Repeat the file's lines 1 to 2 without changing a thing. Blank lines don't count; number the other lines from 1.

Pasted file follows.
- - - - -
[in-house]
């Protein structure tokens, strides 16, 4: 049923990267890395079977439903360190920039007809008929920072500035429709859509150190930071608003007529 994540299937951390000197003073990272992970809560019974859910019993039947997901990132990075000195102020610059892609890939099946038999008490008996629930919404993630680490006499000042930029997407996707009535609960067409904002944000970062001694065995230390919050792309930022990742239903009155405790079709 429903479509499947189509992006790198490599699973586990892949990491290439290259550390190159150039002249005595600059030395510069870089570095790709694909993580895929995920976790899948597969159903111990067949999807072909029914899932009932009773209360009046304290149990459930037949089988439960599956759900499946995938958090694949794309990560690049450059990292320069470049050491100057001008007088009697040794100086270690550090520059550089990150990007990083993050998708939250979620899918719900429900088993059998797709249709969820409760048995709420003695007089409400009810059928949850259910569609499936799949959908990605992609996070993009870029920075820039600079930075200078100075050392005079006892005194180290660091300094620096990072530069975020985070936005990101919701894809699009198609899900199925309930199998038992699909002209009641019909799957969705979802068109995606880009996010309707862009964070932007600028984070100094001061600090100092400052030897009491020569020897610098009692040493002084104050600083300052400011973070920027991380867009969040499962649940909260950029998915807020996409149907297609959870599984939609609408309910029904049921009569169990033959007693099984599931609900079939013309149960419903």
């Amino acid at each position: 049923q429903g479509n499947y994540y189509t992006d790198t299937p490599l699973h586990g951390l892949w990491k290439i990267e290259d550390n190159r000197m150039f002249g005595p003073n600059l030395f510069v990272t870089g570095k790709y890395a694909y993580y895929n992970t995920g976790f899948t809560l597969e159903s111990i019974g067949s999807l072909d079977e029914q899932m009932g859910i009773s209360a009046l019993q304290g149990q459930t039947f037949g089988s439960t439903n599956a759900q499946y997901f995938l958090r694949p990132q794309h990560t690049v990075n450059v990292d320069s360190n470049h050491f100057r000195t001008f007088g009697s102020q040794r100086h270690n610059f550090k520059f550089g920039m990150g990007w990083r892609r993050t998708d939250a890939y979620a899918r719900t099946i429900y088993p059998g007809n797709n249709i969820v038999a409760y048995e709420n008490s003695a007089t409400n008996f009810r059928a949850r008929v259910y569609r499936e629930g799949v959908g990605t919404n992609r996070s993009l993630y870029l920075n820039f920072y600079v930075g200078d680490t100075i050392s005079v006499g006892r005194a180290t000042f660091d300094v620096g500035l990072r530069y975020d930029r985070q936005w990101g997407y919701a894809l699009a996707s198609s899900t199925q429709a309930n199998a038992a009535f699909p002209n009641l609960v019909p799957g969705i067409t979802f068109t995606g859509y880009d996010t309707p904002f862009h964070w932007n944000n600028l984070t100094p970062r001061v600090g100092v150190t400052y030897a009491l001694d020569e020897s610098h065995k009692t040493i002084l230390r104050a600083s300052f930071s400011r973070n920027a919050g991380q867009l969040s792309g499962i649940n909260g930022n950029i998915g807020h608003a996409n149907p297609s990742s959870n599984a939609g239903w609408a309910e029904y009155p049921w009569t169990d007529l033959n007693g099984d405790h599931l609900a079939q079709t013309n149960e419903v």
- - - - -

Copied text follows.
[in-house]
């Protein structure tokens, strides 16, 4: 049923990267890395079977439903360190920039007809008929920072500035429709859509150190930071608003007529 994540299937951390000197003073990272992970809560019974859910019993039947997901990132990075000195102020610059892609890939099946038999008490008996629930919404993630680490006499000042930029997407996707009535609960067409904002944000970062001694065995230390919050792309930022990742239903009155405790079709 429903479509499947189509992006790198490599699973586990892949990491290439290259550390190159150039002249005595600059030395510069870089570095790709694909993580895929995920976790899948597969159903111990067949999807072909029914899932009932009773209360009046304290149990459930037949089988439960599956759900499946995938958090694949794309990560690049450059990292320069470049050491100057001008007088009697040794100086270690550090520059550089990150990007990083993050998708939250979620899918719900429900088993059998797709249709969820409760048995709420003695007089409400009810059928949850259910569609499936799949959908990605992609996070993009870029920075820039600079930075200078100075050392005079006892005194180290660091300094620096990072530069975020985070936005990101919701894809699009198609899900199925309930199998038992699909002209009641019909799957969705979802068109995606880009996010309707862009964070932007600028984070100094001061600090100092400052030897009491020569020897610098009692040493002084104050600083300052400011973070920027991380867009969040499962649940909260950029998915807020996409149907297609959870599984939609609408309910029904049921009569169990033959007693099984599931609900079939013309149960419903």